• Boxwood phyllosphere fungal and bacterial communities and their differential responses to film-forming anti-desiccants
    Li, Xiaoping; Omolehin, Olanike; Hemmings, Ginger; Tseng, Hsien T.; Taylor, Amanda; Taylor, Chad; Kong, Ping; Daughtrey, Margery; Luster, Douglas; Gouker, Fred; Hong, Chuanxue (2023-08-12)
    Background Anti-desiccant is a class of agrochemicals widely used to protect plants from water stresses, rapid temperature variations, heat and sunburn, frost and freeze damages, transplant shock, and pathogen and pest attack. Although anti-desiccants are generally considered non-toxic to organisms, it is unclear whether they may impact the phyllosphere microbial communities. In this study, three film-forming anti-desiccant products, TransFilm, Vapor Gard, and Wilt-Pruf were applied to the canopy of two boxwood cultivars ‘Vardar Valley’ and ‘Justin Brouwers’ on April 13 and August 26, 2021. Shoot samples were collected from boxwood plants treated with each of the three products, as well as nontreated control on June 16, August 26 (before the second treatment), and October 18. Microbial and plant genomic DNA was isolated together and 16S rRNA gene and the extended internal transcribed spacer regions were amplified with PCR and sequenced on a Nanopore MinION platform for bacterial and fungal identification. Results Bacterial communities were more diverse than fungal communities. At the phylum level, the boxwood phyllosphere was dominated by Proteobacteria and Ascomycota; at the genus level, Methylobacterium and Shiraia were the most abundant bacteria and fungi, respectively. Among the three film-forming anti-desiccants, Vapor Gard and Wilt-Pruf had more impact than TransFilm on the microbial communities. Specifically, broader impacts were observed on fungal than bacterial community composition and structure, with most affected fungi being suppressed while bacteria promoted. Conclusion This study addressed several major knowledge gaps regarding boxwood phyllosphere microbiota and the impact of anti-desiccants on plant microbiome. We identified diverse microbial communities of boxwood, a major evergreen woody crop and an iconic landscape plant. We also found differential effects of three film-forming anti-desiccants on the composition and structure of bacterial and fungal communities. These findings advanced our understanding of the associated microbiome of this landmark plant, enabling growers to fully utilize the potentials of microbiome and three anti-desiccants in improving boxwood health and productivity.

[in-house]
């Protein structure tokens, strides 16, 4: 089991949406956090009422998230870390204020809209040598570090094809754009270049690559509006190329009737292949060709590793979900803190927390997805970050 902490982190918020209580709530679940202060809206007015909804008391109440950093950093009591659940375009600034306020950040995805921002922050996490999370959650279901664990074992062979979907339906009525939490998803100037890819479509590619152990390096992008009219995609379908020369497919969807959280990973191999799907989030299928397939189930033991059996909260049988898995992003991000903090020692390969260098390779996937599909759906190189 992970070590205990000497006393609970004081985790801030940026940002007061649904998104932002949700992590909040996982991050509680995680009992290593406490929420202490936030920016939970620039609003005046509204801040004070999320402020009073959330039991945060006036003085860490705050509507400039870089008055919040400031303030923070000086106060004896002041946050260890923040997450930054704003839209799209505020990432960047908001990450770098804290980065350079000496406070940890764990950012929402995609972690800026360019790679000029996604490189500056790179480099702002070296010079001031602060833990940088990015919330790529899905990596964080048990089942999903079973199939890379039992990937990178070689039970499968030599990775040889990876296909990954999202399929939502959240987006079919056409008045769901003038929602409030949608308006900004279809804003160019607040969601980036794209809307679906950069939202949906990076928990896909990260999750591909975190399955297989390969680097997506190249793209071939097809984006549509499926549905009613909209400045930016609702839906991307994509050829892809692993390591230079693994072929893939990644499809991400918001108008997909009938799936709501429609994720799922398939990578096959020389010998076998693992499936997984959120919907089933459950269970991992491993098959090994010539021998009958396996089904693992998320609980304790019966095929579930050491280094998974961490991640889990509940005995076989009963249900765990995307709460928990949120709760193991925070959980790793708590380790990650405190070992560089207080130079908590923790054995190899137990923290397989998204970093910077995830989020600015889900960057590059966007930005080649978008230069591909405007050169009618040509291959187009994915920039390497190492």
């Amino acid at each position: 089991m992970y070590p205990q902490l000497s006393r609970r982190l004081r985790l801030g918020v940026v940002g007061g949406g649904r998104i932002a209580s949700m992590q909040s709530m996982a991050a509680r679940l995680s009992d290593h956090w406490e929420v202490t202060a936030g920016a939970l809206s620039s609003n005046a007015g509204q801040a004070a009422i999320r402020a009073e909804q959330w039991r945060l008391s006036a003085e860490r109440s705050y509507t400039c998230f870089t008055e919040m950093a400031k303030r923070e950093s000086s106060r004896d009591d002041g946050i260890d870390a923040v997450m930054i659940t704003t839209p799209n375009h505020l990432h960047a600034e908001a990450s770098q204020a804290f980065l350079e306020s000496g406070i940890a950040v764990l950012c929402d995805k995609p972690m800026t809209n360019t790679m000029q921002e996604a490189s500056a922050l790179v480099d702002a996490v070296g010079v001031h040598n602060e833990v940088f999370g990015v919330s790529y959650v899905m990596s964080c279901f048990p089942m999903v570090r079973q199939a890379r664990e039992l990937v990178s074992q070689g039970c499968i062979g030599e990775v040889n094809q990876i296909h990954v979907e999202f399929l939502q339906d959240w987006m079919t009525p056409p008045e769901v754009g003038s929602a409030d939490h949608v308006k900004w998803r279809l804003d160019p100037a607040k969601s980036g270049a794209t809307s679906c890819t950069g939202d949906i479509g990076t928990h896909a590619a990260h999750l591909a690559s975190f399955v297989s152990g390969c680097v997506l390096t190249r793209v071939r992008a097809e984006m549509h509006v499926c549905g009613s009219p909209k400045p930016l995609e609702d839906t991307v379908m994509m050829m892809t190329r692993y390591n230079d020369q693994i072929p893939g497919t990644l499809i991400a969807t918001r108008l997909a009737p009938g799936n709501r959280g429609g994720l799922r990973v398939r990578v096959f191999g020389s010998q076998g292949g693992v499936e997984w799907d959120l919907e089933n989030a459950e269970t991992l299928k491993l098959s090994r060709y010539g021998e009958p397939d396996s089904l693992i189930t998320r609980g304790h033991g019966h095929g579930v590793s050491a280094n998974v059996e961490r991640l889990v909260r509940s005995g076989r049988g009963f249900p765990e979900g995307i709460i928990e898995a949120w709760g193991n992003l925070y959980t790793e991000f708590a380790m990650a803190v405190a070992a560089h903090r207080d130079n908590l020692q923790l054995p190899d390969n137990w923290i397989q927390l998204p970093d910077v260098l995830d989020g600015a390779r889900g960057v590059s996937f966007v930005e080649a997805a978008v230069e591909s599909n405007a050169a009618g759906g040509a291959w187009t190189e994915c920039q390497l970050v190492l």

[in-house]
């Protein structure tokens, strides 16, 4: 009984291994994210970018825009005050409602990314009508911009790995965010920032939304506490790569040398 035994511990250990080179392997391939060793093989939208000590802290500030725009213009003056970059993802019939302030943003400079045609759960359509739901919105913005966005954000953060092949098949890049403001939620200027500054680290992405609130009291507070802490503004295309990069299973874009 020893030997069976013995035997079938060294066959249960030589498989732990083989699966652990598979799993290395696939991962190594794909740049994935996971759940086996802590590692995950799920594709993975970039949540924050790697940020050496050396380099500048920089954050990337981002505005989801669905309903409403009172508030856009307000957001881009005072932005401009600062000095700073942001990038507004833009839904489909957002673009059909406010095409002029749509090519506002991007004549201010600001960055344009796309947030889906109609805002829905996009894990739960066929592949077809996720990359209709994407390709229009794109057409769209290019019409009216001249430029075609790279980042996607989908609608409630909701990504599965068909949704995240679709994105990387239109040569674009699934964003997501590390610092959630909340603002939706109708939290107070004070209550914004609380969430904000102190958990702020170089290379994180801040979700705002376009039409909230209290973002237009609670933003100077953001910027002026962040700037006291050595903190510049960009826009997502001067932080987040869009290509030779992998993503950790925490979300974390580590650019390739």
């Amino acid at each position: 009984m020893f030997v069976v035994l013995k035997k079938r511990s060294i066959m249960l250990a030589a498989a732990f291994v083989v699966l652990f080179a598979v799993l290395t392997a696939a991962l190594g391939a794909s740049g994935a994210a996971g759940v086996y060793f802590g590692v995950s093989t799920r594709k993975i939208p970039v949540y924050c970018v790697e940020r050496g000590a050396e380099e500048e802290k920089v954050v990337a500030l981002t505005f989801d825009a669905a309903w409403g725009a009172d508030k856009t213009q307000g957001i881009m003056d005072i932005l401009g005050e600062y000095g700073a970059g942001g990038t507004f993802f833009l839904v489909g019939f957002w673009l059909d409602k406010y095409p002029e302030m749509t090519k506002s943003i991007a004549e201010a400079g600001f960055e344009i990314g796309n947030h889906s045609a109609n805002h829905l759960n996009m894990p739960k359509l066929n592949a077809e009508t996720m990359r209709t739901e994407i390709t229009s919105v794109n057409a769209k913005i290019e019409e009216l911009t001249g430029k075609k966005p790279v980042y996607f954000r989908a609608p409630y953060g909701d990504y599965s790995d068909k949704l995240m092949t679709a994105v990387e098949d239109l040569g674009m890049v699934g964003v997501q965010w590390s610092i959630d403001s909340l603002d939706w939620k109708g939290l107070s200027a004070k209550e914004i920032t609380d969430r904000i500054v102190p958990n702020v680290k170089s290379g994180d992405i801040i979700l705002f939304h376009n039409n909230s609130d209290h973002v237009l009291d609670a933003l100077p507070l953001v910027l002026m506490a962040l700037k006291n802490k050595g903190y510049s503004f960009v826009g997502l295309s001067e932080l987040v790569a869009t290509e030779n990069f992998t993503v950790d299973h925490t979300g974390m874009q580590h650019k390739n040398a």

• Antimicrobial Resistance, Virulence Properties and Genetic Diversity of Salmonella Typhimurium Recovered from Domestic and Imported Seafood
    Elbashir, Salah M.; Adnan, Adib M.; Bowers, John; DePaola, Angelo; Jahncke, Michael; Punchihewage-Don, Anuradha J.; Da Silva, Ligia V.; Hashem, Fawzy; Parveen, Salina (MDPI, 2023-06-30)
    The quantity of seafood imported and produced by domestic aquaculture farming has increased. Recently, it has been reported that multidrug-resistant (MDR) Salmonella Typhimurium may be associated with seafood. However, information is limited to the antimicrobial resistance, virulence properties, and genetic diversity of S. Typhimurium recovered from imported and domestic seafood. This study investigated the antimicrobial resistance, virulence properties, and genetic diversity of S. Typhimurium isolated from domestic and imported catfish, shrimp, and tilapia. A total of 127 isolates were tested for the presence of multidrug-resistance (MDR), virulence genes (invA, pagC, spvC, spvR), and genetic diversity using the Sensititre micro-broth dilution method, PCR, and pulsed-field gel electrophoresis (PFGE), respectively. All isolates were uniformly susceptible to six (amoxicillin/clavulanic acid, ceftiofur, ceftriaxone, imipenem, nitrofurantoin, and trimethoprim/sulfamethoxazole) of the 17 tested antimicrobials and genetically diverse. Fifty-three percent of the Salmonella isolates were resistant to at least one antimicrobial and 49% were multidrug resistant. Ninety-five percent of the isolates possessed the invA gene, 67% pagC, and 43% for both spvC, and spvR. The results suggest that S. Typhimurium recovered from seafood is frequently MDR, virulent, and have the ability to cause salmonellosis.